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Read Like a Scientist: How to Integrate Science with English Language Arts Standards through Informational Text

Teaching science provides an opportunity to meet English Language Arts (ELA) standards and improve reading skills. When you tie language and literacy instruction to science, your students develop disciplinary core understanding while following their curiosity about phenomena.
Ask students to name their favorite school subject. One might say reading. Others might say science, math, or social studies. Notice the separation of these subjects.
Too often, we regard literacy as an end unto itself, especially when other disciplinary content gets marginalized in deference to devotion to literacy teaching and learning (Cervetti et al., 2006). Among these subjects, reading occupies a unique position in that teachers can use it as a vehicle to facilitate learning of other disciplines. Are students reading just because it’s reading time, or are they reading to learn? Integrating informational text with a discipline such as science is beneficial in multiple ways:
  • Students can engage in scientific inquiry in multiple forms.
  • Teachers have more time for disciplinespecific instruction that meets Common Core English Language Arts (ELA) informational text standards.
  • All students, regardless of their levels of English proficiency, can learn the gradeappropriate language and content they need to prepare them for college and careers.
Students Use Informational Text as a Basis for Inquiry
Scientists and engineers don’t just mix solutions, look through a microscope, or build a robot. They have to read texts to gather and interpret information. Scientists learn about and come to understand the natural world through text as well as firsthand investigations (Cervetti et al., 2006). Reading to learn doesn’t stop after absorbing what a text says. Scientists read to learn by digging deeper. They use informational text as a basis for inquiry.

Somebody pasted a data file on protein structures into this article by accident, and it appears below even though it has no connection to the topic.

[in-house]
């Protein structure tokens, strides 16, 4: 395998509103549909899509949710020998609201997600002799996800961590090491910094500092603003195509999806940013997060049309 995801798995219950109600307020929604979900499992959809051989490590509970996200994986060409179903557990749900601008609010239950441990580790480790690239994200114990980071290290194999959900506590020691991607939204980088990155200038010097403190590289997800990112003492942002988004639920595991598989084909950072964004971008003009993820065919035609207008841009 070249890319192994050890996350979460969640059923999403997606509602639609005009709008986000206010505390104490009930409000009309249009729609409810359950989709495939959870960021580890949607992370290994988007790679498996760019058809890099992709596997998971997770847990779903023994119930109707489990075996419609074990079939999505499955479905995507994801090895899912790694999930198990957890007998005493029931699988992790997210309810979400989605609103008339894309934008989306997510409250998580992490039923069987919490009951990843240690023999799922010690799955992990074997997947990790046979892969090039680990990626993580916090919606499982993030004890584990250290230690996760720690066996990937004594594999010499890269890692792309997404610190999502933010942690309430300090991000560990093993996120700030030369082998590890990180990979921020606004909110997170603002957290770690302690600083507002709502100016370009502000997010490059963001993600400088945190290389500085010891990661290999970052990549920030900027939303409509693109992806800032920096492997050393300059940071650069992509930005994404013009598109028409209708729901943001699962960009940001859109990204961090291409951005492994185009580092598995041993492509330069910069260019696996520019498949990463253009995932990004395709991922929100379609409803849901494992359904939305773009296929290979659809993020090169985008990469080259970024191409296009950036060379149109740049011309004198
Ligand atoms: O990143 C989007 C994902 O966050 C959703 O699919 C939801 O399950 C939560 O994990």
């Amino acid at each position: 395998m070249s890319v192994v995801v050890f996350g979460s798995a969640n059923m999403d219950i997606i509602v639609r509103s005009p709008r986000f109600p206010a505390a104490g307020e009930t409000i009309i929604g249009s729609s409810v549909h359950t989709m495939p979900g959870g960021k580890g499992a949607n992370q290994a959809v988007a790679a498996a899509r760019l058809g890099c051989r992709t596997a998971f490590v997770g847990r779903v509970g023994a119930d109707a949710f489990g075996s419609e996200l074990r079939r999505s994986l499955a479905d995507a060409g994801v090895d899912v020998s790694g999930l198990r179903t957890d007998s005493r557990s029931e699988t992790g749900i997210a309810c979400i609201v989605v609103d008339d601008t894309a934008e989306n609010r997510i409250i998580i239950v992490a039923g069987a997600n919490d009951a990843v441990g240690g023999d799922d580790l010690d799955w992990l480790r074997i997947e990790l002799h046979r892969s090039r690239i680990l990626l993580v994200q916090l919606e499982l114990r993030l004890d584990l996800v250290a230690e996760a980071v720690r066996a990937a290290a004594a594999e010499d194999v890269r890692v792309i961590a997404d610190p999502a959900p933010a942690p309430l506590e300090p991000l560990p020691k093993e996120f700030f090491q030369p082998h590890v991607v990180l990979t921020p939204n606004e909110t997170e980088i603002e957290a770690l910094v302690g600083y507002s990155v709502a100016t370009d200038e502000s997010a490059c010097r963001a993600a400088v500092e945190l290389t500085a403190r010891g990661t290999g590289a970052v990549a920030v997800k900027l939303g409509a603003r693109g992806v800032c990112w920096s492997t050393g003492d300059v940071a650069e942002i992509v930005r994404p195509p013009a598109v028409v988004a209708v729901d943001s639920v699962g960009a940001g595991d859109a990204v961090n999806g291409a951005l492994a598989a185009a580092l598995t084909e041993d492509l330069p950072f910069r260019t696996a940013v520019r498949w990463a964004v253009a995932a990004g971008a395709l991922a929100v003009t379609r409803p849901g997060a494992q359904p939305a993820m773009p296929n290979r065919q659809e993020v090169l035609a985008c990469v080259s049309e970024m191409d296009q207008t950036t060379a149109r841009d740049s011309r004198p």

Students need opportunities to read as scientists do at the point of use in their learning. For example, if students are learning about Earth’s changes, using a text about the Grand Canyon serves two purposes. First, the text gives access to something that can’t be directly observed in the classroom. Second, the text might tell the reader the facts of how deep the canyon is or what types of rock make up its layers, but equally important is what’s not told that leads to inquiry. What did the Grand Canyon look like in the past? What lives or lived there? How do we know? All students, especially ones who want to be scientists someday, need exposure to informational text to practice reading with a purpose.
Teachers Teach More Science alongside the ELA Standards